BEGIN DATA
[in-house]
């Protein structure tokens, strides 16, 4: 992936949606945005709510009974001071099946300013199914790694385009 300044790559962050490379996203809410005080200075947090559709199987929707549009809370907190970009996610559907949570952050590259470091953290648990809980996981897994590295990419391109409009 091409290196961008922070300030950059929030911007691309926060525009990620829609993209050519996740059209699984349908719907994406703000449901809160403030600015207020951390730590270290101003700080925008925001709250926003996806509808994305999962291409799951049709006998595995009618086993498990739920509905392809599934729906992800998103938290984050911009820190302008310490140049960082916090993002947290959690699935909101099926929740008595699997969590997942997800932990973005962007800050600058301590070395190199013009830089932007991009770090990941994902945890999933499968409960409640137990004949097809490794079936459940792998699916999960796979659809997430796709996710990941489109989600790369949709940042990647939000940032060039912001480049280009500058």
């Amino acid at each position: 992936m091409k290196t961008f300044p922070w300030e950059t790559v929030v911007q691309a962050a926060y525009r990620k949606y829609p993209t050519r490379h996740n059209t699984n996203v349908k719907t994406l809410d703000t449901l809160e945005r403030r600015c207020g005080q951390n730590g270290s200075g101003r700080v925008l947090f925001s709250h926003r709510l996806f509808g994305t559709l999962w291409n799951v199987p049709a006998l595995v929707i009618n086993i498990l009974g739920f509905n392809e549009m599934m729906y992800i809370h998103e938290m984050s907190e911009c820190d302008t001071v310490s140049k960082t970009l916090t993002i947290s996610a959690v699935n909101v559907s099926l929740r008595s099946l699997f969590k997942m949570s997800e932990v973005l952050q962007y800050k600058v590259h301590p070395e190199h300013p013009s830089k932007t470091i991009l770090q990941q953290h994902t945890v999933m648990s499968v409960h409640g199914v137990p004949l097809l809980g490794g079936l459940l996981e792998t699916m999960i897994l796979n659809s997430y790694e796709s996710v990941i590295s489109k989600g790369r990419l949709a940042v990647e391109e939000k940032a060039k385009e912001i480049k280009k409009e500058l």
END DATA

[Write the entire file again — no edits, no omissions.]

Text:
[in-house]
């Protein structure tokens, strides 16, 4: 992936949606945005709510009974001071099946300013199914790694385009 300044790559962050490379996203809410005080200075947090559709199987929707549009809370907190970009996610559907949570952050590259470091953290648990809980996981897994590295990419391109409009 091409290196961008922070300030950059929030911007691309926060525009990620829609993209050519996740059209699984349908719907994406703000449901809160403030600015207020951390730590270290101003700080925008925001709250926003996806509808994305999962291409799951049709006998595995009618086993498990739920509905392809599934729906992800998103938290984050911009820190302008310490140049960082916090993002947290959690699935909101099926929740008595699997969590997942997800932990973005962007800050600058301590070395190199013009830089932007991009770090990941994902945890999933499968409960409640137990004949097809490794079936459940792998699916999960796979659809997430796709996710990941489109989600790369949709940042990647939000940032060039912001480049280009500058």
């Amino acid at each position: 992936m091409k290196t961008f300044p922070w300030e950059t790559v929030v911007q691309a962050a926060y525009r990620k949606y829609p993209t050519r490379h996740n059209t699984n996203v349908k719907t994406l809410d703000t449901l809160e945005r403030r600015c207020g005080q951390n730590g270290s200075g101003r700080v925008l947090f925001s709250h926003r709510l996806f509808g994305t559709l999962w291409n799951v199987p049709a006998l595995v929707i009618n086993i498990l009974g739920f509905n392809e549009m599934m729906y992800i809370h998103e938290m984050s907190e911009c820190d302008t001071v310490s140049k960082t970009l916090t993002i947290s996610a959690v699935n909101v559907s099926l929740r008595s099946l699997f969590k997942m949570s997800e932990v973005l952050q962007y800050k600058v590259h301590p070395e190199h300013p013009s830089k932007t470091i991009l770090q990941q953290h994902t945890v999933m648990s499968v409960h409640g199914v137990p004949l097809l809980g490794g079936l459940l996981e792998t699916m999960i897994l796979n659809s997430y790694e796709s996710v990941i590295s489109k989600g790369r990419l949709a940042v990647e391109e939000k940032a060039k385009e912001i480049k280009k409009e500058l």